This tutorial will show you how to make a very simple product details API request to your provisioned demo instance of Broadleaf Microservices.
|If you haven’t already, we recommend reading our introductory OpenAPI UI article before going through this.
Using the OpenAPI UI, learn how to make a request to the Catalog Browse microservice to fetch product details.
There are actually two product details endpoints.
One is in the Catalog Browse microservice at
This tutorial will show you how to make a request to the endpoint in the Catalog Browse service, serving as an example of making a request to a non-secured endpoint.
Navigate to the product details operation in the interactive OpenAPI UI.
Visit the OpenAPI UI (
Find the "Catalog Browse Service" the left navigation menu.
Scroll down to the "Product Details" tag.
Find the GET
This is the operation we will be making requests to.
Since this operation is publicly available and not secured, we don’t have to do anything for authentication/authorization. Onward!
Make a request to get details for the "Hoppin' Hot Sauce" product
As documented in the
DetailsRequest parameter of the operation, the endpoint will need to be given either some product ID(s) or URI(s) to know which product(s) it needs to fetch details for.
Since we want to keep things simple, let’s just get a single product ID.
To make this easy, we’ll visit the admin application and get a product ID from there.
Sign into the Broadleaf Admin (
https://[your-demo-identifier].admin.blcdemo.com) using the admin user credentials given to you upon signup.
In the navigation menu, select "Products" under "Catalog". This should reveal a grid of products.
|Wondering where the product data came from? Your demo instance will have some simple seed data already populated at the time it is provisioned. These products come from that seed data.
Click on the "Hoppin' Hot Sauce" product.
From your browser’s address bar, grab the value after
/products/, which is the ID of the product.
In this case, it should be
Build and send the request.
Return to the product details operation in the OpenAPI UI, and click the "Try it out" button near the top of the operation to enable drafting the request.
Specify request parameters.
The operation exposes quite a few parameters, but they’re largely optional. To keep things simple, we’ll just be customizing two parameters and leaving the rest as-is:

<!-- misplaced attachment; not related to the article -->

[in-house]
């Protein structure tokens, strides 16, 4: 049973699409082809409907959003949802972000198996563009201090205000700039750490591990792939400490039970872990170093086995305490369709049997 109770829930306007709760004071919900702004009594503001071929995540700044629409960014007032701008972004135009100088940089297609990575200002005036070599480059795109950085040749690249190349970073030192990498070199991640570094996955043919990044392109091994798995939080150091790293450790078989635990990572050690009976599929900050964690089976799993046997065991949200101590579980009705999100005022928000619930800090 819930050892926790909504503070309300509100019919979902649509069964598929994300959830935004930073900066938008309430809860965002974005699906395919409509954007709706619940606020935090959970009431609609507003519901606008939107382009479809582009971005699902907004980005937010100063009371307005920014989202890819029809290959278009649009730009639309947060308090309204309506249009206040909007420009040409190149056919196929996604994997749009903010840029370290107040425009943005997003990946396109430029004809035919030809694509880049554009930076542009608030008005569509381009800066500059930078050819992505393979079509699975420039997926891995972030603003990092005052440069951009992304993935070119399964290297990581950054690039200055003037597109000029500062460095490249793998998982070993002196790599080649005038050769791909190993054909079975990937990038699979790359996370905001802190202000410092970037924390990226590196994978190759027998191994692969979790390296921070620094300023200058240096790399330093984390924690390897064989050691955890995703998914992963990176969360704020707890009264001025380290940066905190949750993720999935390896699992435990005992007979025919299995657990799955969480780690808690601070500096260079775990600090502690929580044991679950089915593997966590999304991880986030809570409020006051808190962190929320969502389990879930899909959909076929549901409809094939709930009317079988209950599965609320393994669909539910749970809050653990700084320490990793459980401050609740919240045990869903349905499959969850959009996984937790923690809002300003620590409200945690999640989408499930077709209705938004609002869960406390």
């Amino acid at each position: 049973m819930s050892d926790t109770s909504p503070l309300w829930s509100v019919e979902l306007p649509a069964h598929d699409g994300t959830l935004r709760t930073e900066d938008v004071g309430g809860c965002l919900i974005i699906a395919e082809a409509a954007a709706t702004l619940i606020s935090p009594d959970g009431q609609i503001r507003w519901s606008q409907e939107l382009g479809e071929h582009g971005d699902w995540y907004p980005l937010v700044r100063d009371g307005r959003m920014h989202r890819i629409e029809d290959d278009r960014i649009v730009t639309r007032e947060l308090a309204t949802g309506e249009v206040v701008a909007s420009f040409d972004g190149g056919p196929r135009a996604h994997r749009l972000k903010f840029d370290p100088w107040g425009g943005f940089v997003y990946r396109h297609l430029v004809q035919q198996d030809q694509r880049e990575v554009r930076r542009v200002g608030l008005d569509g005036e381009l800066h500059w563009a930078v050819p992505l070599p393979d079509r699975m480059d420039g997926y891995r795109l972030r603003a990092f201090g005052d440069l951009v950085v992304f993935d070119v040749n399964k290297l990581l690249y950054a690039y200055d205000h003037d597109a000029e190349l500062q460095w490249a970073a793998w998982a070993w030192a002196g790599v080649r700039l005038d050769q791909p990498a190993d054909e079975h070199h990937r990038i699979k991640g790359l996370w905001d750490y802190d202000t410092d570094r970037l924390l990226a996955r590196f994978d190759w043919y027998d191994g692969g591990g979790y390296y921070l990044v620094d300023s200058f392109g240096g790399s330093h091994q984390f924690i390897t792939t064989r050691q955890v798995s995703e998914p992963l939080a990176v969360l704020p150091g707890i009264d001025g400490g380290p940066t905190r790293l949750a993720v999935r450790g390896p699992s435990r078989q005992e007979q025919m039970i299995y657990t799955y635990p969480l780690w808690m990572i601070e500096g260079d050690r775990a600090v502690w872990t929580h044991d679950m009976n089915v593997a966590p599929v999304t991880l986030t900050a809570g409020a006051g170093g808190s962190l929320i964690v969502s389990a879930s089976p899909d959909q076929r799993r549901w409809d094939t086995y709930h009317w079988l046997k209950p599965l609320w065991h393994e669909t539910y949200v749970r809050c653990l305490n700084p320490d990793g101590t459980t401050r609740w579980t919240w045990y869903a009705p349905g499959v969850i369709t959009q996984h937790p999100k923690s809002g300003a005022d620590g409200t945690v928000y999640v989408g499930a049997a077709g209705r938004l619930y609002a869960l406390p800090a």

DetailsRequest - this object is actually separated into multiple query parameters (each property of the object becomes a separate parameter) at the time the request is made.
The operation expects this data so it knows which products it needs to fetch information for.
As you can see, the example value is sending
productUris by default.
However, we want to request by ID, so we will supply the
productIds property instead, setting its value to an array with one element,
Wondering how we knew there was a
productIds property available?
Since this operation is just an abstraction over a delegate operation in another service, it intentionally doesn’t have detailed schema information available.
However, since we know the default delegate operation is GET
/product-details in the Catalog service, we can look at the docs there to understand what we can supply.
Navigate to the Catalog service specification, find the GET
/product-details operation, and examine its parameters (particularly the
productDetailsRequest parameter) to see what can be supplied.
You’ll find the
productUris properties there.
X-Context-Request is a header containing crucial context information the server will use to "narrow" results.
By default, the value for this is loaded from the "Application Context" example.
We can’t just directly use this value, though, as we need to make sure it matches the context of your specific provisioned demo instance.
applicationId property in the value to
[your-demo-identifier] the unique identifier of your demo (ex:
This is the
applicationId of the application that was created when you provisioned your demo.
You can leave
tenantId as-is, since your application will have been provisioned within that default tenant.
The UI should now look something like this:
Click the "Execute" button to submit the request.
Before submitting the request, open your browser’s developer tools to the "Network" tab.
This will allow you to see the exact request that is made, which can be helpful in understanding how all of the headers (such as
Authorization) and query string parameters were supplied.
Some browsers even support "Copy as cURL" on requests, producing cURL commands that can be executed through a CLI or imported into software like Postman.
Examine the response.
If you scroll down a little, the "Server Response" will be shown.
It should be a
200 with details about the "Hoppin' Hot Sauce" product
Well, we have the right response, but what does any of the data in the payload mean?
You’ll need to see the response schema next to the
200 entry in the "Responses" section, as shown in the OpenAPI UI article.
This gives you helpful conceptual information about the various fields you’d expect in the response and what they mean.
In this particular case, however, the schema doesn’t fully capture the depth of all fields, especially those of the products themselves.
As mentioned above, since this operation is just an abstraction over a delegate operation in another service, it intentionally doesn’t have detailed schema information available.
Since we know the default delegate operation is GET
/product-details in the Catalog service, we can navigate to the documentation of that operation to see the full detailed response schema.
There, you’ll find the comprehensive corresponding schema
This marks the end of this tutorial.
|For extra credit, try making a request to fetch the product details of "Cool Cayenne Pepper Hot Sauce" using its URI!